I take a lot of these polls this far out with a pinch of salt but to the extent that they are to regarded as a portent what’s significant about them is the consistency of Obama’s appro. It’s in the mid 40’s which is where it’s been for nearly three years with occasional blips down to the low forties and up to low fifties. Given the economic trauma the country has gone through these are a pretty sound base as even the martyr of Ekaterinburg aknowledges. There’s a long way to go yet and there’s always “Events dear boy, events” but his team have to be feeling reasonably happy with the state of play. I noticed this morning the auto market opened strongly annualising at over 14 million units (one of my bellwethers) so as of right now the slow upward trajectory of the economy looks set to continue.

  12. michael reynolds says:

    I’m happy to see anything that keeps Democrats scared. I want us scared.

  13. Cycloptichorn says:

    What a ridiculous metric to try and project an election by.

    PPP polled Obama up in OH on Romney +7 yesterday. In fact, Romney has led only ONE poll in OH out of the last TWENTY taken, and that by just +1. To just throw that state into the Romney column in such a manner belies a great ignorance on the part of the author.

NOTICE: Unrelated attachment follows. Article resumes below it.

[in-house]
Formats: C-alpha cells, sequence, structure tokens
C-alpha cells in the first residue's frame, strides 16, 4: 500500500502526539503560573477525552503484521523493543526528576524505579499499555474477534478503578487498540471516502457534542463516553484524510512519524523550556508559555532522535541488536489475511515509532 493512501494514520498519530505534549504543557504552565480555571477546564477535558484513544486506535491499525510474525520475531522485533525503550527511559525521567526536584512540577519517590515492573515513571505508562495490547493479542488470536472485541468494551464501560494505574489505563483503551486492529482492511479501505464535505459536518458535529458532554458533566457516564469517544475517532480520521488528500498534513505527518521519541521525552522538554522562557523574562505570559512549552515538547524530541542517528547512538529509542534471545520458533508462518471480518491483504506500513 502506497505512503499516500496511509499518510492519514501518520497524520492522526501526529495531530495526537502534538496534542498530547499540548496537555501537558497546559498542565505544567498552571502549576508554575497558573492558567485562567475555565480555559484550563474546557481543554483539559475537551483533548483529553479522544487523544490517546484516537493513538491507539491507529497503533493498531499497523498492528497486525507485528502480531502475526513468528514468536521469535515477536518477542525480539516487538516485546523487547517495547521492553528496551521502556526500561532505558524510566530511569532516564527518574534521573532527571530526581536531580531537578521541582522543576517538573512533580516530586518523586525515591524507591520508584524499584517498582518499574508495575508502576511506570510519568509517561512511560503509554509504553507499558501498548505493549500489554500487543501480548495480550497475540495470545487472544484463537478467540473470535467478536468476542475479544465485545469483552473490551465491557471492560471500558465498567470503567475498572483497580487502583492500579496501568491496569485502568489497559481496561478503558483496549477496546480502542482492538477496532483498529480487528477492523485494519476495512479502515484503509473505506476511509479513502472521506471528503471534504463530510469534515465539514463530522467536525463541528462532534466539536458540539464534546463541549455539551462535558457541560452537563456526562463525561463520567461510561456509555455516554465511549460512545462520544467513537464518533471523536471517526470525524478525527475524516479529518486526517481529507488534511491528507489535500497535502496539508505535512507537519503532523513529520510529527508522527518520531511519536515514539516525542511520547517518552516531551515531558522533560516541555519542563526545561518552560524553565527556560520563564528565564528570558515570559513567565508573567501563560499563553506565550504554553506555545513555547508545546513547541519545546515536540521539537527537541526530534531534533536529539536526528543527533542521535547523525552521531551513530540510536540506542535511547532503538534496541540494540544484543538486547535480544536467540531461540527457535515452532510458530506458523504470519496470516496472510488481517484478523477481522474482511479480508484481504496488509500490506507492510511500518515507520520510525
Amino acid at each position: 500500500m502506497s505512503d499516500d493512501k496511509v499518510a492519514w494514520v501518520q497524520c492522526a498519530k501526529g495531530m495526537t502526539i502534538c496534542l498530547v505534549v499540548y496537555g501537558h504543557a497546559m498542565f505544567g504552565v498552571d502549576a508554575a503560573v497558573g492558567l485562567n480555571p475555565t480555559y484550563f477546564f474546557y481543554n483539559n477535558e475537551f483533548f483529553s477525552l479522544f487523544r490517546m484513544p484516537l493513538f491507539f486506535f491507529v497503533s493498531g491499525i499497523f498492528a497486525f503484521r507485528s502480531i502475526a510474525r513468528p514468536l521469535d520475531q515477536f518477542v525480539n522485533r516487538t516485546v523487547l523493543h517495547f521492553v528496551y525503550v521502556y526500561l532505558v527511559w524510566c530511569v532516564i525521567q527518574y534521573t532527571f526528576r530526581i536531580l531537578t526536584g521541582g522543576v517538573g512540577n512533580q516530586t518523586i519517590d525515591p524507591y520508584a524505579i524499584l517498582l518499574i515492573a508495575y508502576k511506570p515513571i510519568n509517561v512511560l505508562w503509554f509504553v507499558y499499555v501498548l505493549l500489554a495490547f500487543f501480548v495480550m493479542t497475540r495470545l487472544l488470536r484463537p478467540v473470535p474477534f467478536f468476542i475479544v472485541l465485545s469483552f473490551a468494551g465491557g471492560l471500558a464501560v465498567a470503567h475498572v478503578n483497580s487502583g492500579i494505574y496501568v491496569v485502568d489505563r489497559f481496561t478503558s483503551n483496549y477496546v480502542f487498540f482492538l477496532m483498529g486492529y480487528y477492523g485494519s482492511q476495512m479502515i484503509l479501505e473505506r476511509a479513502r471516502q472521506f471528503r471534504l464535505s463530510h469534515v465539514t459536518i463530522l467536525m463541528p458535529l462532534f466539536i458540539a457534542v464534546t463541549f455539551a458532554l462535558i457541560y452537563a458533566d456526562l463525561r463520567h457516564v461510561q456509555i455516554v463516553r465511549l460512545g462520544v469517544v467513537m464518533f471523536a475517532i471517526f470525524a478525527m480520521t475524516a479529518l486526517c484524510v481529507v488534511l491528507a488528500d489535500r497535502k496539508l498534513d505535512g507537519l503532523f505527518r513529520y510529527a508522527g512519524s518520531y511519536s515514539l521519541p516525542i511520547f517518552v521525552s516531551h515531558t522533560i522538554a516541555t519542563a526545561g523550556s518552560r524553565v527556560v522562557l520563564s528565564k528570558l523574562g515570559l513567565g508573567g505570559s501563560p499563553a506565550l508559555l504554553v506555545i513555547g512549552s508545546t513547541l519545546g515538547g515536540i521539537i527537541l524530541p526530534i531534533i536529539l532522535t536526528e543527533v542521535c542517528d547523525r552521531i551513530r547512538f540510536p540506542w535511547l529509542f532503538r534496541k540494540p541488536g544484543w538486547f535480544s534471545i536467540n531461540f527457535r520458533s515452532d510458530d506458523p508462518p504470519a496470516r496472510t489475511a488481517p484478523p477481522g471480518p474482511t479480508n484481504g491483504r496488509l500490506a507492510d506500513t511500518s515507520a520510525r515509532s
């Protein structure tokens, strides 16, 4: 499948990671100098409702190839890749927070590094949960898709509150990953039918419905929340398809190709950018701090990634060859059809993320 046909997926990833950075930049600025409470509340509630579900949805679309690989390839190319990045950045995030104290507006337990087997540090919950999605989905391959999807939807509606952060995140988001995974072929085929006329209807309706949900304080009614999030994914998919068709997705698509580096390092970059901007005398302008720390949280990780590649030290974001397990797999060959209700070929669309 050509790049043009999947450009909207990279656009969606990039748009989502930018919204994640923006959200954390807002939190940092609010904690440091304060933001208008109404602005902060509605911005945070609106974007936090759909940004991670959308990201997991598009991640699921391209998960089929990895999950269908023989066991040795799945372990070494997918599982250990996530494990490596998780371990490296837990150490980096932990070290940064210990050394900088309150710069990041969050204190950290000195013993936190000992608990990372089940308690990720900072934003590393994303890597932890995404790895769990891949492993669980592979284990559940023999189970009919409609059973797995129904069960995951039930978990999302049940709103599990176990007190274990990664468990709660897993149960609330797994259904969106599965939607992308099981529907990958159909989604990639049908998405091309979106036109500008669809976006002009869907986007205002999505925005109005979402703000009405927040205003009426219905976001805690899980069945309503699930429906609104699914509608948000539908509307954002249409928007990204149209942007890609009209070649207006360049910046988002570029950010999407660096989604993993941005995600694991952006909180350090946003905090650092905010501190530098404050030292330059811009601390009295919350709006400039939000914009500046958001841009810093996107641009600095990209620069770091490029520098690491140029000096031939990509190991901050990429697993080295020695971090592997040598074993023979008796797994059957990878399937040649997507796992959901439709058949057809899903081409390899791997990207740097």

And putting Oregon and PA in the red column, what is this guy smoking? The odds of that outcome are extremely low.

  14. Brummagem Joe says:

    @michael reynolds:

    Fear is good Michael…and I say that as parent

  15. James in LA says:

    @michael reynolds: Fear is the surest sign yet I’ve encountered that I am, indeed, alive.

  16. The flaw in the logic hear is the assumption that someone who disapproves of the job Obama is doing will necessarily vote for the Republican candidate. A lot of people may not like the job Obama is doing in an absolute sense, but still consider him relatively preferable to Romney or Gingrich.

  17. Rob in CT says:

    @Stormy Dragon:

    Similar to looking at a loosely-defined disapproval of the ACA healthcare law and deciding that a majority would favor repeal (w/o replacement). A chunk of that dissatisfaction comes from the lefties who wanted single-payer. Offered a choice between the flawed Dem reform and electing the GOP… most will hold their noses and hope for more reform in the future. A tiny % will be pissed enough to just not vote.